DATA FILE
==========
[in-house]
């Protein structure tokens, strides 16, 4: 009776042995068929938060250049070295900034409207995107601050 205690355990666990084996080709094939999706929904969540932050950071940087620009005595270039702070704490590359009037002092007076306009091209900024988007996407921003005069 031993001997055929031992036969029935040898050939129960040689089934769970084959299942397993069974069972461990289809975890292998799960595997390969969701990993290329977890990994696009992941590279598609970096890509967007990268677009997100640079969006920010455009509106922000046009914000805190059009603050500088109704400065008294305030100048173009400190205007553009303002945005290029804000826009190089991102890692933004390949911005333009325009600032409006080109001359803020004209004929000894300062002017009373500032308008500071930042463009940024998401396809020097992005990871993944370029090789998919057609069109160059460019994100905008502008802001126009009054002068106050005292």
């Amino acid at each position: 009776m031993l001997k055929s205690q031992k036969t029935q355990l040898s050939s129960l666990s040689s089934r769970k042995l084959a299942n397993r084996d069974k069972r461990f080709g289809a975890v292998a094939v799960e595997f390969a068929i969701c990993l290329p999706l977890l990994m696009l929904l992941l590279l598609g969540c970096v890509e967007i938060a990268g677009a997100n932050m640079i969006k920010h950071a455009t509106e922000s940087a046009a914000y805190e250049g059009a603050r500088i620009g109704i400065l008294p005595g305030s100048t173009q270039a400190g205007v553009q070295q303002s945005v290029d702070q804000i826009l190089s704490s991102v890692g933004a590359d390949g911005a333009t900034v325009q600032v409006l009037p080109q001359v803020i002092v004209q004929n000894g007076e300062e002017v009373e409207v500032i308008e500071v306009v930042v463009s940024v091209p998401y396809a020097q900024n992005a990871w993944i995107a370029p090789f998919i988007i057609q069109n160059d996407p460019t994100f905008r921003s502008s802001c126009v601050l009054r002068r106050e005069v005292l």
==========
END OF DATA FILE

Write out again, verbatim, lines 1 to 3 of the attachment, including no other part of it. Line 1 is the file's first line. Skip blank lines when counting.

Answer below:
[in-house]
């Protein structure tokens, strides 16, 4: 009776042995068929938060250049070295900034409207995107601050 205690355990666990084996080709094939999706929904969540932050950071940087620009005595270039702070704490590359009037002092007076306009091209900024988007996407921003005069 031993001997055929031992036969029935040898050939129960040689089934769970084959299942397993069974069972461990289809975890292998799960595997390969969701990993290329977890990994696009992941590279598609970096890509967007990268677009997100640079969006920010455009509106922000046009914000805190059009603050500088109704400065008294305030100048173009400190205007553009303002945005290029804000826009190089991102890692933004390949911005333009325009600032409006080109001359803020004209004929000894300062002017009373500032308008500071930042463009940024998401396809020097992005990871993944370029090789998919057609069109160059460019994100905008502008802001126009009054002068106050005292």
């Amino acid at each position: 009776m031993l001997k055929s205690q031992k036969t029935q355990l040898s050939s129960l666990s040689s089934r769970k042995l084959a299942n397993r084996d069974k069972r461990f080709g289809a975890v292998a094939v799960e595997f390969a068929i969701c990993l290329p999706l977890l990994m696009l929904l992941l590279l598609g969540c970096v890509e967007i938060a990268g677009a997100n932050m640079i969006k920010h950071a455009t509106e922000s940087a046009a914000y805190e250049g059009a603050r500088i620009g109704i400065l008294p005595g305030s100048t173009q270039a400190g205007v553009q070295q303002s945005v290029d702070q804000i826009l190089s704490s991102v890692g933004a590359d390949g911005a333009t900034v325009q600032v409006l009037p080109q001359v803020i002092v004209q004929n000894g007076e300062e002017v009373e409207v500032i308008e500071v306009v930042v463009s940024v091209p998401y396809a020097q900024n992005a990871w993944i995107a370029p090789f998919i988007i057609q069109n160059d996407p460019t994100f905008r921003s502008s802001c126009v601050l009054r002068r106050e005069v005292l």